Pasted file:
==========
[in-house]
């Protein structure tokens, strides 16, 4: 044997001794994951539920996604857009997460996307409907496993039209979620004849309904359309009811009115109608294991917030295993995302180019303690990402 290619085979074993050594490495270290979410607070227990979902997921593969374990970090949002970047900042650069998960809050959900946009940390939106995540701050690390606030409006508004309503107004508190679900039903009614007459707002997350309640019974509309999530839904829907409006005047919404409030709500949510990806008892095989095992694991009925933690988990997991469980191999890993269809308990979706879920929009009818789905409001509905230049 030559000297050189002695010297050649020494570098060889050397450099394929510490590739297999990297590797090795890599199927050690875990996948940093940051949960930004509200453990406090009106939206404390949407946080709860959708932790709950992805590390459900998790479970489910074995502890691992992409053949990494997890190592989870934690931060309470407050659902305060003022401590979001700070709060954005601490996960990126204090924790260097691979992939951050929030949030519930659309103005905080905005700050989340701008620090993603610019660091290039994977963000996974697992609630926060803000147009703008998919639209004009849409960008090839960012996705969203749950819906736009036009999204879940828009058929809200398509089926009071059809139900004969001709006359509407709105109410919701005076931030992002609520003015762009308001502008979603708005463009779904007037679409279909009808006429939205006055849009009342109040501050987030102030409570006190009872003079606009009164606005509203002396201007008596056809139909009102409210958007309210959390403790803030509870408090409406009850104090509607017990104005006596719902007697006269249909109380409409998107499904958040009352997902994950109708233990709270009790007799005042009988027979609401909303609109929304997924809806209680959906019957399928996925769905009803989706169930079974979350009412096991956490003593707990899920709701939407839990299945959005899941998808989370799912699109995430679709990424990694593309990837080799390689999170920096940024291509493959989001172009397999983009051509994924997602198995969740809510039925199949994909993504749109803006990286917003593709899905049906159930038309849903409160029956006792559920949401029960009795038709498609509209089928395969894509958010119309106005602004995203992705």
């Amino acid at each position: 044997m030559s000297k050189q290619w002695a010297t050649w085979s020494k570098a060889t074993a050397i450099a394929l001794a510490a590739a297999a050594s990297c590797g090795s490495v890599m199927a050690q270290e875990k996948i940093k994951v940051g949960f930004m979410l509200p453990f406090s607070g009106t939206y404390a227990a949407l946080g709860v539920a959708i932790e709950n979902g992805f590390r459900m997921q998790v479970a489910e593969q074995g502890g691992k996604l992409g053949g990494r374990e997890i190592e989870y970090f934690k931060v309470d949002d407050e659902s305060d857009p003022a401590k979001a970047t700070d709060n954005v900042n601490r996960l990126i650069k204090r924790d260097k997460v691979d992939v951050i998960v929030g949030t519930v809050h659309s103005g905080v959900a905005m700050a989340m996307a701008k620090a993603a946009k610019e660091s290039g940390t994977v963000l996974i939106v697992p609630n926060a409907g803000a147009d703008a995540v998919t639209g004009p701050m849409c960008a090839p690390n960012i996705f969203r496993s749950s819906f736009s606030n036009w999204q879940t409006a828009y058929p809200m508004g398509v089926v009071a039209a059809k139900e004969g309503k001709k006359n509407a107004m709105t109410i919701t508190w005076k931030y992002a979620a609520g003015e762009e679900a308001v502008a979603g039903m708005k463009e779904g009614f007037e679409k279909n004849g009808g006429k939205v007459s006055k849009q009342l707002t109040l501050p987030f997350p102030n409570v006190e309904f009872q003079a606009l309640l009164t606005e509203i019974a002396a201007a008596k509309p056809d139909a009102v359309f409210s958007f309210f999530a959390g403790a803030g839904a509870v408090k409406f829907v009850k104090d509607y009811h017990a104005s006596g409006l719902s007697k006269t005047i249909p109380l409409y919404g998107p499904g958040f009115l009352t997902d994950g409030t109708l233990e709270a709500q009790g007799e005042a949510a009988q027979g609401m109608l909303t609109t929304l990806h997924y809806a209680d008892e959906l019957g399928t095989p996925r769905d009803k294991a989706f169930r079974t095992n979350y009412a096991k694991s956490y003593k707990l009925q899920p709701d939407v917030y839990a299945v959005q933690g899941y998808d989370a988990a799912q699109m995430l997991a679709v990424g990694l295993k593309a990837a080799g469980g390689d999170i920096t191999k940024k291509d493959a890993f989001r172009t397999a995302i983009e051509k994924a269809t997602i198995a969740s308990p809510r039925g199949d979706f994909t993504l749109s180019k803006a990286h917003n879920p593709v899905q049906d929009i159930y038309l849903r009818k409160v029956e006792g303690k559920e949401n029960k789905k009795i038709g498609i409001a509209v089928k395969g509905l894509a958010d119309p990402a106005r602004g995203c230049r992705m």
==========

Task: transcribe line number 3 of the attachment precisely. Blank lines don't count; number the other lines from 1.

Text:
């Amino acid at each position: 044997m030559s000297k050189q290619w002695a010297t050649w085979s020494k570098a060889t074993a050397i450099a394929l001794a510490a590739a297999a050594s990297c590797g090795s490495v890599m199927a050690q270290e875990k996948i940093k994951v940051g949960f930004m979410l509200p453990f406090s607070g009106t939206y404390a227990a949407l946080g709860v539920a959708i932790e709950n979902g992805f590390r459900m997921q998790v479970a489910e593969q074995g502890g691992k996604l992409g053949g990494r374990e997890i190592e989870y970090f934690k931060v309470d949002d407050e659902s305060d857009p003022a401590k979001a970047t700070d709060n954005v900042n601490r996960l990126i650069k204090r924790d260097k997460v691979d992939v951050i998960v929030g949030t519930v809050h659309s103005g905080v959900a905005m700050a989340m996307a701008k620090a993603a946009k610019e660091s290039g940390t994977v963000l996974i939106v697992p609630n926060a409907g803000a147009d703008a995540v998919t639209g004009p701050m849409c960008a090839p690390n960012i996705f969203r496993s749950s819906f736009s606030n036009w999204q879940t409006a828009y058929p809200m508004g398509v089926v009071a039209a059809k139900e004969g309503k001709k006359n509407a107004m709105t109410i919701t508190w005076k931030y992002a979620a609520g003015e762009e679900a308001v502008a979603g039903m708005k463009e779904g009614f007037e679409k279909n004849g009808g006429k939205v007459s006055k849009q009342l707002t109040l501050p987030f997350p102030n409570v006190e309904f009872q003079a606009l309640l009164t606005e509203i019974a002396a201007a008596k509309p056809d139909a009102v359309f409210s958007f309210f999530a959390g403790a803030g839904a509870v408090k409406f829907v009850k104090d509607y009811h017990a104005s006596g409006l719902s007697k006269t005047i249909p109380l409409y919404g998107p499904g958040f009115l009352t997902d994950g409030t109708l233990e709270a709500q009790g007799e005042a949510a009988q027979g609401m109608l909303t609109t929304l990806h997924y809806a209680d008892e959906l019957g399928t095989p996925r769905d009803k294991a989706f169930r079974t095992n979350y009412a096991k694991s956490y003593k707990l009925q899920p709701d939407v917030y839990a299945v959005q933690g899941y998808d989370a988990a799912q699109m995430l997991a679709v990424g990694l295993k593309a990837a080799g469980g390689d999170i920096t191999k940024k291509d493959a890993f989001r172009t397999a995302i983009e051509k994924a269809t997602i198995a969740s308990p809510r039925g199949d979706f994909t993504l749109s180019k803006a990286h917003n879920p593709v899905q049906d929009i159930y038309l849903r009818k409160v029956e006792g303690k559920e949401n029960k789905k009795i038709g498609i409001a509209v089928k395969g509905l894509a958010d119309p990402a106005r602004g995203c230049r992705m």